andrew mitchell
    BPL Member


    I am a retired ER doctor.

    Cortisone pills work as well as shots- just need to be taken in high doses 4 times a day for 10 days.

    Short term memory needs to be recorded to be remembered.

    Maybe your migraine triggered the accident.

    Unconscious rage is a common cause of chronic back aches, neck aches, headaches, and stomach aches.

    I was in a head on collision several years ago and saved by seat belt and airbag.

    Gratitude is one of the best causes of happiness.

    Anne Flueckiger
    BPL Member


    Locale: Northern Minnesota

    Thank you for this.

    Rex Sanders
    BPL Member


    Thank you all for the kind words and encouragement. Yesterday I hiked 6 miles of trails in coastal California’s harsh winter weather :-), my longest walk by far since the crash. Went much better than expected. Plus the neck pain and mysterious poison oak rashes seem to have taken “a long winter’s nap.”

    Gratitude, kindness, and generosity can lead to happiness. And they aren’t hard to do. But I still need to remind myself daily.

    Enjoy as much of the outdoors as you can!

    I hope that others in the BPL community who are suffering from any cause can find relief.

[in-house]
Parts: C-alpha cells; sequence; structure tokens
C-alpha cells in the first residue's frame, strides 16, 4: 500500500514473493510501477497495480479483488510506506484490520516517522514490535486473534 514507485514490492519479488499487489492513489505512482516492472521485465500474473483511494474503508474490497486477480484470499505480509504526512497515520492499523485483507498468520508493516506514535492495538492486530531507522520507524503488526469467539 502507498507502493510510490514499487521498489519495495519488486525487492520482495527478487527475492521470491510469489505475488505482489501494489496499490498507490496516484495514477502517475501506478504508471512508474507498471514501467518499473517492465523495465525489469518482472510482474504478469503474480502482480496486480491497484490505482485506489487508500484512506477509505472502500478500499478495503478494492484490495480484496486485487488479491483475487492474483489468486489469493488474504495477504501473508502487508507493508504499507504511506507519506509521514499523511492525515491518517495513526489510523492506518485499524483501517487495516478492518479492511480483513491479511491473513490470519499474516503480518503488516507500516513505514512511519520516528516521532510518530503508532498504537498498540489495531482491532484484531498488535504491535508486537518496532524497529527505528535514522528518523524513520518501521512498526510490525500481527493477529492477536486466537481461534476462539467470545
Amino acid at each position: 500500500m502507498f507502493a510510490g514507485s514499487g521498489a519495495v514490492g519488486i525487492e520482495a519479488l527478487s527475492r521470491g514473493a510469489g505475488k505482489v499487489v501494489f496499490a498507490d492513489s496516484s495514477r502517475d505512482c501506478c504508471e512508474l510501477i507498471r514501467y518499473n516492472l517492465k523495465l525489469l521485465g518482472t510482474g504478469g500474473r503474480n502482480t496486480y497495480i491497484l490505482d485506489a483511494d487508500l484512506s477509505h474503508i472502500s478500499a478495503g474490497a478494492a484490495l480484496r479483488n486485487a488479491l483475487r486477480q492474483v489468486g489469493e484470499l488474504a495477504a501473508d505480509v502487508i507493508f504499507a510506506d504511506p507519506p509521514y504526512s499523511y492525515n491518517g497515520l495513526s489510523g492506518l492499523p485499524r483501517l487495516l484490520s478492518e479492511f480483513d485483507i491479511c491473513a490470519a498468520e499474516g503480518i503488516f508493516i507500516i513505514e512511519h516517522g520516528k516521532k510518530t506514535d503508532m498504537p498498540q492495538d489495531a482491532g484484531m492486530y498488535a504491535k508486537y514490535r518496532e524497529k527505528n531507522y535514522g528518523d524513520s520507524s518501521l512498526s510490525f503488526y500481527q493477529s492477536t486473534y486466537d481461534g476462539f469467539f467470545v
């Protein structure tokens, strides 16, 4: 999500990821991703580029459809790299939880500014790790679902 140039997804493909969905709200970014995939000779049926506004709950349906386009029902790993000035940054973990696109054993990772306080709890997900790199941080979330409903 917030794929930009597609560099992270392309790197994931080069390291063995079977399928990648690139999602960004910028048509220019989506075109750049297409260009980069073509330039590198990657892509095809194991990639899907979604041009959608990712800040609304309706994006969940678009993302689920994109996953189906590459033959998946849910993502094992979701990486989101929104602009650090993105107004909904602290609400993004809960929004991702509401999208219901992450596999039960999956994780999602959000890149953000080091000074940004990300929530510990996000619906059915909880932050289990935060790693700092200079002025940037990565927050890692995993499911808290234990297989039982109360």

— Rex

    Gary Dunckel
    BPL Member


    Locale: Boulder

    Thanks for this gift of your insights, Rex. Your idea of gratitude, kindness, and generosity resonates well with me. May we all spread as much of these things as we can.

    While we all slowly lose some of our ‘excellence’ as we age, I am reminded of a line that an old Montana cowboy mentioned to me when I was a kid – “I’m not as good as I once was, but I’m as good once as I ever was.” As long as we can continue to do some things that we love, life is still pretty darned good. This Covid ‘adventure’ has taught me that a little bit of happiness is actually a lot.

    I hope your recovery continues to go well, Rex.

    Michael B
    BPL Member


    Thank you for sharing your story, Rex. This year has helped me to look for similar things – I had a friend who I ride with who recently had a bad stroke while at home. He is now rehabilitating well according to his family who sends us updates – I am hopeful he will recover fully, but as you say in your writing, everyone’s experience with brain trauma is different, and I consider it a miracle and wonder the human body and its ability to cope, even if lost systems never end up functioning the same. I lost hearing in my left ear for no apparent reason a little over two years ago; it is a source of depression for me at times (being a musician/singer) and it is a reminder of how life doesn’t always work the way we want it to, but somehow it is also a reminder of all the other good things that life has brought, and that it is much more productive to be thankful rather than spiteful. I’ve sent the article to my friend and hope he can be encouraged by it, so thanks again for sharing.